Industrial Socialism in Italy

Time was in Italy when the trust owned all the glass factories and gave employment to about three thousand men.

The men employed in that industry were paid such wages and worked under such conditions as the master saw fit to determine. In due course of time the men employed at one of the glass furnaces went on strike against an employer who had refused to accede to a series of demands made by the union.

This strike lasted a year, and out of the incidental troubles and hardships there was born the idea of starting a glass factory to be owned and operated by the workers themselves.

To accomplish this required a tremendous effort. Nevertheless, the Union Glass Blowers succeeded in starting a factory of their own, raising the necessary funds by their own efforts. Many of the bottle blowers sold all their belongings, including the beds they slept on, to contribute their share. In this manner was started an Industrial Union Glass Factory, owned entirely by the union.

This factory was an immediate success and it was not long until a second one was founded which gave employment to other members of the union. Without the help of masons or mechanics the second factory was builded and in operation at the end of six weeks.

By this means the great glass trust of Italy was whipped; the strikers going to work in their own factory and thus compelling the trust to grant union wages and conditions for the men in the bottle industry.

But still another problem presented itself to the owners of the trust. The Industrial Union Factory began to draw heavily on the trade and the Bottle Blowers’ Union became a most formidable competitor of the trust.

The trust therefore began an aggressive campaign against the Bottle Blowers’ Union, which resulted in more strikes. As each strike occurred, the strikers contributed what money they had, and started a co-operative bottle factory, the consequence of it all being that the trust was forced to relinquish much of the profit on their goods, and much of their patronage.

Thereupon the trust began to introduce some of the tactics employed in the United States, cutting prices and underselling the union in the bottle market. Finally, as a last resort, they attempted to induce the banks to refuse the union credit.

But even by these tactics the trust failed to obtain results, owing to the growing demand of the public for union factory goods. These men employed greater care and efficiency in the manufacture of bottles, and their product was so superior that their entire output was sold in advance and higher prices were obtained than the trust could command for their goods.

To-day there are in Italy about 3,500 members in the Bottle Blowers’ Industrial Union, 2,500 of them being employed by themselves in the factories owned by the union and the remaining 1,000 employed by the trust. All of the men are members of the union and all are shareholders in the union bottle works, including those who still remain in the employ of the trust.

All the bottle blowers of Italy are owners of their factories and the trust magnate realizes that he has in his employ men to whom he pays wages, who are at the same time in competition with him for the bottle trade of southern Europe. The trust uses the man’s time, but any new knowledge he acquires or new inventions introduced, he gives to the union to help his fellow workers to make a better bottle for the market. He draws wages from the capitalist, but his heart and mind are with his brothers in the union factory. If the boss fires him the union employs him, and in this way the Bottle Blowers’ Union of Italy dominates the trade.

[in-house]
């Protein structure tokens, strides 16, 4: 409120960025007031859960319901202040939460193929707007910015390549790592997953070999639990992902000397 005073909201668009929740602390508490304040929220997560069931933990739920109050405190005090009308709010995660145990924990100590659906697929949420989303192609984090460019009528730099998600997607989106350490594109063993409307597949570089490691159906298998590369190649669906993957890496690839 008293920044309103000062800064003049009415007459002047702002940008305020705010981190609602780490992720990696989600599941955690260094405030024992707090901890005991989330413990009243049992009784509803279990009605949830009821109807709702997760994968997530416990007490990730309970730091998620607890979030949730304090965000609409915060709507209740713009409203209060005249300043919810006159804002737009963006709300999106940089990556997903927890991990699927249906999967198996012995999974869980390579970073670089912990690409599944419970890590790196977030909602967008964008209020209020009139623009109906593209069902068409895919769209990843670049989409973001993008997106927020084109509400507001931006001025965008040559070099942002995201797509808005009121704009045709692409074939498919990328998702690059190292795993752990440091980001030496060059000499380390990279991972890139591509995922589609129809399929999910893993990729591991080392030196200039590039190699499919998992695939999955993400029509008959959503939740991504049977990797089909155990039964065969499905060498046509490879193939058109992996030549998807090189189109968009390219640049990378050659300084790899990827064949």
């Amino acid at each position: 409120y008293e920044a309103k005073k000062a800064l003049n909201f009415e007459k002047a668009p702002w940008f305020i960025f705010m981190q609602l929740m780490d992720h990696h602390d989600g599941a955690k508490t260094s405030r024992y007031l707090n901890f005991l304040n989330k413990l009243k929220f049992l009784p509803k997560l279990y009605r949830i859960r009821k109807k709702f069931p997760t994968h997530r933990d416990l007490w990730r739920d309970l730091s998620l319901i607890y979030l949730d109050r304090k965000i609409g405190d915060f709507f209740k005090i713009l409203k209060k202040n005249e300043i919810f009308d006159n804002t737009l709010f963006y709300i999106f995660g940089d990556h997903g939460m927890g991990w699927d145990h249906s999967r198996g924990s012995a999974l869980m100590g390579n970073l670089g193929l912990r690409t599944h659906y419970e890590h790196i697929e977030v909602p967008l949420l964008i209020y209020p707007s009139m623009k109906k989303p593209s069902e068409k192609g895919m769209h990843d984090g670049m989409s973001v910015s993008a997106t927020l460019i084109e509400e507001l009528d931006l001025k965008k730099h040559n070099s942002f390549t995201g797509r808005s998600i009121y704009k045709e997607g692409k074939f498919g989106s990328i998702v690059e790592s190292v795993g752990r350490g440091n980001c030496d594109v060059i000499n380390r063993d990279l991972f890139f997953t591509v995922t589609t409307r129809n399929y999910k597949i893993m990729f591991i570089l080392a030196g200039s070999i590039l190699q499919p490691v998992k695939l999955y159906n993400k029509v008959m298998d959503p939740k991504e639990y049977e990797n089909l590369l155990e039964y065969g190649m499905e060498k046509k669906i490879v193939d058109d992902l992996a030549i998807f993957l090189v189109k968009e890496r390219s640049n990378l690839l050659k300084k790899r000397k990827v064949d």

That the workers have made a brilliant success of this venture is no longer questioned. Odon Por, writing for an English review, attributes the success of the bottle blowers to two factors, as follows:

First, the technical efficiency of the glass blowers, developed through their effort to create collectively something new and positive. Second, their moral solidarity evolved through this Socialistic training.

In their struggles, he says, they forget their immediate interests and work with all their might for the liberation of their whole class from the tyranny of capitalism. They are dominated by a social vision, by a greater sense of human fraternity. In all the factories of this union there is not a single overseer, and the technical and business managers are all bottle blowers.

When the men came to a realization of their success it revolutionized their lives. They gave up drink and dissipation and are now devoting their spare time to the study of industrial and social problems. They take no profits or dividends for themselves, but contribute such money to the support of mutual aid societies. The desire to become capitalists and prey upon their fellows has left them. They realize that the sooner they and the rest of the working class learn to free themselves from the tyranny of capitalism the better it will be for them and the world.

The Bottle Blowers’ Union of Italy has given a practical demonstration of what the workers can do when left to themselves. These men are directing their own affairs and doing it ably.

After this manner the Italian railway workmen, bottle blowers and other workers have demonstrated the power of labor, and the idea of industrial Socialism is fast permeating the education and political institutions of Italy.